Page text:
A journey of a thousand miles
Wednesday 6th February 2008, 2037
Sitting on the end of a small, rickety single bed in Priory Hall in Coventry
Wow. So, I’ve started my MA in Sustainable Enterprise and one of the things I wanted to do was write a blog of the experience and my personal journey through it. I’m now three days in and my head feels like it’s about to explode.
I’ve got so much to say, but I’m just not sure how to express it in a readable way! I guess starting from the start is a good way. So the MA is run through Coventry University’s Applied Research Centre for Human Security. What is human security I hear you ask? Good question – I won’t give an academic answer, but I guess it’s about an approach to global security that focusses on individuals rather than nation states. So instead of security being about maintaining your borders and repelling invaders, it’s about individuals’ sense of security and well-being. Freedom from fear, access to resources – the room to grow and develop as a human being.
The course itself is looking at the role of enterprise (any sort of organisation, be it business, charity, NGO or government) in human security and sustainability. It’s hard to summarise in a short sentence, and I’m eager to blurt out what’s rattling round my brain, I guess at it’s core is a question about the relative roles and responsibilities of government, business and civil society. It’s about understanding what sustainable enterprise is and what a sustainable enterprise economy looks like.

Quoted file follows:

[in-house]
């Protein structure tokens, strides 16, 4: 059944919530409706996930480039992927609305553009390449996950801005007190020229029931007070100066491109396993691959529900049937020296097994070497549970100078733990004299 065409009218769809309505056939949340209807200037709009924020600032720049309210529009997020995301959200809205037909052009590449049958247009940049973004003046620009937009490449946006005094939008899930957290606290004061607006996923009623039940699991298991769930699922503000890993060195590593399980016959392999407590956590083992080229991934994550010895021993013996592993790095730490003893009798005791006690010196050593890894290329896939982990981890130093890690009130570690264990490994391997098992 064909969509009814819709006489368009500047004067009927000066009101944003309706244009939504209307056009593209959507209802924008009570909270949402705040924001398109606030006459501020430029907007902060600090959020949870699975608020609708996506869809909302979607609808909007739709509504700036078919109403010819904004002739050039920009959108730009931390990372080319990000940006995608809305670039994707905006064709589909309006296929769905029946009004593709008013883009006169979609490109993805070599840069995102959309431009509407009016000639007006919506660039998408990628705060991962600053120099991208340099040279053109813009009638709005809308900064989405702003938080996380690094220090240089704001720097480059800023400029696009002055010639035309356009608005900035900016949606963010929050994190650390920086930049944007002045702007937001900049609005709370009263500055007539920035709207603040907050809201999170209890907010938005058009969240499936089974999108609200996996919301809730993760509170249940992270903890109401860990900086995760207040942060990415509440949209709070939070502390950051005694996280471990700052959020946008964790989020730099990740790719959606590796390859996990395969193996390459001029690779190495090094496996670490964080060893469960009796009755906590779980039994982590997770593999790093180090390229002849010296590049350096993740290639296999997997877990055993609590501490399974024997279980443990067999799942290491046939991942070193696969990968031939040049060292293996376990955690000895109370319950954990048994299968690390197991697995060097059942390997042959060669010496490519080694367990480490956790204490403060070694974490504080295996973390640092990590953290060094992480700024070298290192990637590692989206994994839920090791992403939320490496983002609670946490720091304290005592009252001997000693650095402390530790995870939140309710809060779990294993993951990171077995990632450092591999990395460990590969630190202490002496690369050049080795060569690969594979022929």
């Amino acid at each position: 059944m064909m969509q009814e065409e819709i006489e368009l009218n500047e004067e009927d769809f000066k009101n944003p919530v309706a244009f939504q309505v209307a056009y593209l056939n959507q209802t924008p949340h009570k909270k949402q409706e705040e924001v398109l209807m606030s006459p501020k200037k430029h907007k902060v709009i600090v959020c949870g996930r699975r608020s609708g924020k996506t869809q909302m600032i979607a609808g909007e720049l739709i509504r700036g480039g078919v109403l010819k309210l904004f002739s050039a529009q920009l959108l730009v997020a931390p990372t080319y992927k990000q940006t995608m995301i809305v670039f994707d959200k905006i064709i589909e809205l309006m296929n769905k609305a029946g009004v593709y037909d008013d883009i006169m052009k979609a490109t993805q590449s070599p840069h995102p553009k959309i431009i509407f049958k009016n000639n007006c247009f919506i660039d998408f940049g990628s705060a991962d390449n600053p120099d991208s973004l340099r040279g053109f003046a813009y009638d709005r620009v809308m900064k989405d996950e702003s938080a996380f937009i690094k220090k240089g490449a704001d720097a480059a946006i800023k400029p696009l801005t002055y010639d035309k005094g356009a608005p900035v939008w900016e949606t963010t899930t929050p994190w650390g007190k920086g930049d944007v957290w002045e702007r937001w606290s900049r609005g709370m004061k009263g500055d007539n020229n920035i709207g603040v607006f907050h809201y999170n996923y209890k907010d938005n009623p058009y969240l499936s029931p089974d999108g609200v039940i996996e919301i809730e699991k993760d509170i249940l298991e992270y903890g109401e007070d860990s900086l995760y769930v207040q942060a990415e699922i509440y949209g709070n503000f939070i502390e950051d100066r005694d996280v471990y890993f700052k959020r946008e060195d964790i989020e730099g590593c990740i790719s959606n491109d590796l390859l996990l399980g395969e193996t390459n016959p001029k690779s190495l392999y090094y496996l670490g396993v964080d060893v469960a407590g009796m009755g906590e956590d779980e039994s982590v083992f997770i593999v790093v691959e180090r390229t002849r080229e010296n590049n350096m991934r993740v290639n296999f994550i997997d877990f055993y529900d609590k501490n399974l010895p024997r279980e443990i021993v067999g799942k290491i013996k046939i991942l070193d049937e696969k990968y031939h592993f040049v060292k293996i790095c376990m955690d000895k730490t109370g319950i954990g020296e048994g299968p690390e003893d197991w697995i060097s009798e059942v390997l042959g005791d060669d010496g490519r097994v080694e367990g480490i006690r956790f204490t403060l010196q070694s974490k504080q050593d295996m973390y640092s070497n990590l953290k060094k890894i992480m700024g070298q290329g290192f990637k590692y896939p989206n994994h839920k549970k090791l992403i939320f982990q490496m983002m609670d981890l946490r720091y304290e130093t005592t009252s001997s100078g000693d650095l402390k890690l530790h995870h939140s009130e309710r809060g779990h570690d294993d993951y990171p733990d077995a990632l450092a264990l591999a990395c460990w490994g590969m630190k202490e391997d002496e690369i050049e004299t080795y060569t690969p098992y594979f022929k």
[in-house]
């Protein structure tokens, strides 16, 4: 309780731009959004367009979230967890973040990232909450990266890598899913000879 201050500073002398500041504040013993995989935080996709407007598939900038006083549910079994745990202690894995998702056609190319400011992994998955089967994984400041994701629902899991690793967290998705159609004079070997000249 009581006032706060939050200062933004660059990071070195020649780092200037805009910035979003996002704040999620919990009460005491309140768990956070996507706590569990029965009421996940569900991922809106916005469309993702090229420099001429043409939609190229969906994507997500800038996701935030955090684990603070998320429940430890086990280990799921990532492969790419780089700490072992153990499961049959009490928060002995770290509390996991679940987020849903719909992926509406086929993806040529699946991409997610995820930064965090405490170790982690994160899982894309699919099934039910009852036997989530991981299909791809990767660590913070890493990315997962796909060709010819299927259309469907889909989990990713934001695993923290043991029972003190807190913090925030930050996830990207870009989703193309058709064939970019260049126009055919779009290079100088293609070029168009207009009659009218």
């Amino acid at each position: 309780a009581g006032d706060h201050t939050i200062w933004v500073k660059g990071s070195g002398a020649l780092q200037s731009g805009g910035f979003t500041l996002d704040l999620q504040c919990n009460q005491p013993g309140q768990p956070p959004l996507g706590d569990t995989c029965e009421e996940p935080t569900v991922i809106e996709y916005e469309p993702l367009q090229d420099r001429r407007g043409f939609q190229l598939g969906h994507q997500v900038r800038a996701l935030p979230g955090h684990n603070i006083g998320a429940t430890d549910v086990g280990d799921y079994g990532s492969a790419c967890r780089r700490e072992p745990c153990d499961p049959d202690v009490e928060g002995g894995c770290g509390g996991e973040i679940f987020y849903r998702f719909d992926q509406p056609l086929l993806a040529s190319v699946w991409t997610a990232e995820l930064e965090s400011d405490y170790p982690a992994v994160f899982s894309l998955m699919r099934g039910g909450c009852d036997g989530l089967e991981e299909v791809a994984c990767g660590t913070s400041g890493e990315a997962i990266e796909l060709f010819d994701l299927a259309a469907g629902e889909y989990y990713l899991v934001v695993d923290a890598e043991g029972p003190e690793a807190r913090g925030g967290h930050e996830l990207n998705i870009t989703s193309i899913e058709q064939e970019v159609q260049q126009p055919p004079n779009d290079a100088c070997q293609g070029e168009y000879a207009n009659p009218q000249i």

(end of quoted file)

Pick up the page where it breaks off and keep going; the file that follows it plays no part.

I think that’s enough of an intro, I apologise that it’s not particularly thorough and it’s not meant to be a comprehensive explanation, just a brief blurb off the top of my head. Anyways, so I’m here with some amazing people with really diverse backgrounds and approaches to life. It’s fantastic to be involved in this with these people. One of the things that Malcolm (McIntosh, who heads up ARCHS) and his team have adopted is a conversational learning approach, where we share in the co-creation of knowledge and understanding. In plain English – we talk about stuff and through it we learn and about each other and ourselves.
I’m here as part of my journey and general existential angst. I guess I’ve been interested in lots of this stuff for a while and the approach they’re adopting here, I guess 3 things in particular are unique to this course and perfect for me:
- A transdisciplinary approach to issues of globalisation, sustainability and social justice
- Complexity – seeing the world as a complex adaptive system
- An approach of creating knowledge through letting things go, through non-directed, conversational learning. One could call it the Tao
It’s been phenomenal to be immersed in this world with such creative and diverse people and really get my teeth into so many of these issues. I’ve been waiting a long time for this and finally feel armed enough to really get stuck in.
So many thoughts and ideas, I can’t really do them justice here. I guess they’ll fall out of my head into this blog over time, but just to try and capture some.